How do parents go on after they’ve lost a child?
I wonder this almost daily, because it seems, sadly, that parents are losing their children every single day. Whether due to war, senseless gun violence, illness, or in the case of the hockey players from Humboldt, an accident.
Everybody says, we’re not meant to bury our kids. That is not the way the circle of life was intended to be. Because it’s not. It’s simply unnatural to being standing at your child’s graveside.
Each day I give thanks that my three daughters get from point A to point B alive, and safely. This is not a guarantee that any of us going about our daily business will end up where we’re intending to go. Such is the case for the parents of the fifteen who died in the bus accident in Saskatchewan.
Putting our kids on buses to travel to hockey games is normal in Canada. My sister in law has done it with her two older sons, and currently still is with one who is being shuttled around with his junior team all over America to play games. It is a right of passage if you’re a Canadian kid who plays hockey. Hell, if you’re a Canadian kid you’ve also piled onto a coach bus to go hours north of a big city for summer camp. I would always say a little prayer whenever my girls were going on a road trip adventure that didn’t involve me being at the wheel. I’ve always thought if there ever was, God forbid, to be an accident, I’d want to be with them. I would want to go with them.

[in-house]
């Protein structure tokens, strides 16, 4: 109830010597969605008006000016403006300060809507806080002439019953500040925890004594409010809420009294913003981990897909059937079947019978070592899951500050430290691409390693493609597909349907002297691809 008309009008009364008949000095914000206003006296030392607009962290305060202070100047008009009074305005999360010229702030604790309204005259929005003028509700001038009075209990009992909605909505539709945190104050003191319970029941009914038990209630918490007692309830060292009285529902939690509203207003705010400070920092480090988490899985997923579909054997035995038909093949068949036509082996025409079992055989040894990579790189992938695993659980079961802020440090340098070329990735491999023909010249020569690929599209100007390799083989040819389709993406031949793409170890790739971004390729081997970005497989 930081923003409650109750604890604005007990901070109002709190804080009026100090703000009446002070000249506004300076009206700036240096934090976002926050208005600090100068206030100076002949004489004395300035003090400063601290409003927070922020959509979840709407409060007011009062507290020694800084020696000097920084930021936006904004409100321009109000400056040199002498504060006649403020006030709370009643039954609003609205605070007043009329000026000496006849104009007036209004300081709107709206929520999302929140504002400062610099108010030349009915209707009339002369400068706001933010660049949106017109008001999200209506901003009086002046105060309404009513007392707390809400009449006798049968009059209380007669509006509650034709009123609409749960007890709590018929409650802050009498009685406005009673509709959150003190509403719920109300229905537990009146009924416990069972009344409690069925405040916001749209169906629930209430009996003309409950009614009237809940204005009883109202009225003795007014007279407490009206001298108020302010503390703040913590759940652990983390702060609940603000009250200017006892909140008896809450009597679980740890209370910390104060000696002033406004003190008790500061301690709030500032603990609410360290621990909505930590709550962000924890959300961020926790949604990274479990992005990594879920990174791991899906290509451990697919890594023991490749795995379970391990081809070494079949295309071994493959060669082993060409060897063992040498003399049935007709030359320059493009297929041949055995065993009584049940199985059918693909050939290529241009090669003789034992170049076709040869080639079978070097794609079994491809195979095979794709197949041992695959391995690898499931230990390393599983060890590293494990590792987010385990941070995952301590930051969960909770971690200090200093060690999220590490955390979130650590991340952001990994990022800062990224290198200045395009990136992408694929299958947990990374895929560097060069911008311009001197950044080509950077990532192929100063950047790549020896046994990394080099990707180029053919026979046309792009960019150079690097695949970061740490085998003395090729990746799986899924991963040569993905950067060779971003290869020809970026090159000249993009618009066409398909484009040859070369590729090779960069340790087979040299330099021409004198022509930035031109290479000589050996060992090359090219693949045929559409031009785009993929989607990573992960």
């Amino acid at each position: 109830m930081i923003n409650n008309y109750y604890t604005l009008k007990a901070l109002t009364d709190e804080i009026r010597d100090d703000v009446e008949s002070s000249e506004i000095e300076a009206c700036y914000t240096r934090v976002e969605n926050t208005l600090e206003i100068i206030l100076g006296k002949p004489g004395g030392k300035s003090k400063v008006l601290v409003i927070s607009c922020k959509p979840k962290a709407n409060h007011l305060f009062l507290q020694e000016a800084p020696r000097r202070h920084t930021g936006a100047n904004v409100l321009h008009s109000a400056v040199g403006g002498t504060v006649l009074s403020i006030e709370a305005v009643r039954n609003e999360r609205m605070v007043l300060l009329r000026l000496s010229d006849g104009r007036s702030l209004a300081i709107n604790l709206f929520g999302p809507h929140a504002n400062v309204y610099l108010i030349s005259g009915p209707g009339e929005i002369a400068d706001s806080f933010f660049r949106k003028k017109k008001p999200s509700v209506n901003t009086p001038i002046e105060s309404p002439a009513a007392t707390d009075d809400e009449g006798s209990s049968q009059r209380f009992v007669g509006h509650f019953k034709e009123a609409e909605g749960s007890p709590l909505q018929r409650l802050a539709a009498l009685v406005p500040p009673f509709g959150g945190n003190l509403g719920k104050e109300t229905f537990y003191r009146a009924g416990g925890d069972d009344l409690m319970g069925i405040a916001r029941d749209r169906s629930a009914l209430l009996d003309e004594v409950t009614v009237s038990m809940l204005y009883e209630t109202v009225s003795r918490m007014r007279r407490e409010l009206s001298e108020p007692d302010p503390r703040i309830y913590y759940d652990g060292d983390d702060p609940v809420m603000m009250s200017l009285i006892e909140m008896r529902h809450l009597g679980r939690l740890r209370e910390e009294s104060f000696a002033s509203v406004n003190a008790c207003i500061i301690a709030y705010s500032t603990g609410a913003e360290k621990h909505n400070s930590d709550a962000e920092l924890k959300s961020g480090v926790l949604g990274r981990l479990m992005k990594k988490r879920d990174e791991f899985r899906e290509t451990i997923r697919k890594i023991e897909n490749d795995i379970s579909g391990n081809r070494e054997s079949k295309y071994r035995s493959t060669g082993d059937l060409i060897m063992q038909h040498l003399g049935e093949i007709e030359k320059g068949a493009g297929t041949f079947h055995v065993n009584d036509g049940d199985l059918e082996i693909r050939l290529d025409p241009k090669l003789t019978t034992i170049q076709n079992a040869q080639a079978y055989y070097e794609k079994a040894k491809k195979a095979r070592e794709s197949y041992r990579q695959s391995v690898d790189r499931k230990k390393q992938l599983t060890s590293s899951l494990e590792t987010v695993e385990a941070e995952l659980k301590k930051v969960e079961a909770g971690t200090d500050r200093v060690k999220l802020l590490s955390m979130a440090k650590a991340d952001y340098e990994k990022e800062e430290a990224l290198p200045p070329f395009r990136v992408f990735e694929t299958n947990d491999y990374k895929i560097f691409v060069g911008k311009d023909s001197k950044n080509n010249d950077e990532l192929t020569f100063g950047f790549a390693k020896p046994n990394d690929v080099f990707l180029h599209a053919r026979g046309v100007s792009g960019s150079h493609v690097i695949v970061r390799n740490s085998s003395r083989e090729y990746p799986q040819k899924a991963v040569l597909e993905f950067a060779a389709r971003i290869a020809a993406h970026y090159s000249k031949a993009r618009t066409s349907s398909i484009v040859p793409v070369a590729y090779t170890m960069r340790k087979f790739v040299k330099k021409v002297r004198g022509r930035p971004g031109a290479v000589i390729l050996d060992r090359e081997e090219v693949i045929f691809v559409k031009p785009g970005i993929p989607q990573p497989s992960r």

It’s just not something a parent is ever fully prepared for, losing a child, suddenly, in an accident.
One of my middle girl’s girlfriends had a friend killed by a drunk driver just a few weeks ago. She was a passenger in an Uber. She had done the right thing. She went out for a night of fun that involved drinking so she didn’t drive, she was responsible, she was mindful, and respectful of human life. Yet another person wasn’t, and now she’s gone. Her parents will never hear her laugh again, or see what life has in store for her.
The same with these talented young hockey players. Nobody will ever know what might have been for them.
The loss must be absolutely devastating. Crushing. Not only for the parents/loved ones, but the families who billeted these athletes, and the bus driver, who probably has a wife and family. All these broken hearts, makes me wonder how. How will they carry on? What do you do with that sort of grief, the never getting the chance to say goodbye, to tell them that you love them one last time, or let them know how important they are to you??? All of this must never leave you, it must play over and over in your mind. “The What Ifs”, the “I Wish I had…” must be the most difficult things to come to terms with. Well, right after coming to grips with the fact that they’re gone…
From one mother to another, my heart is with you, and I’m deeply sorry for your loss. May God be with you all today and always.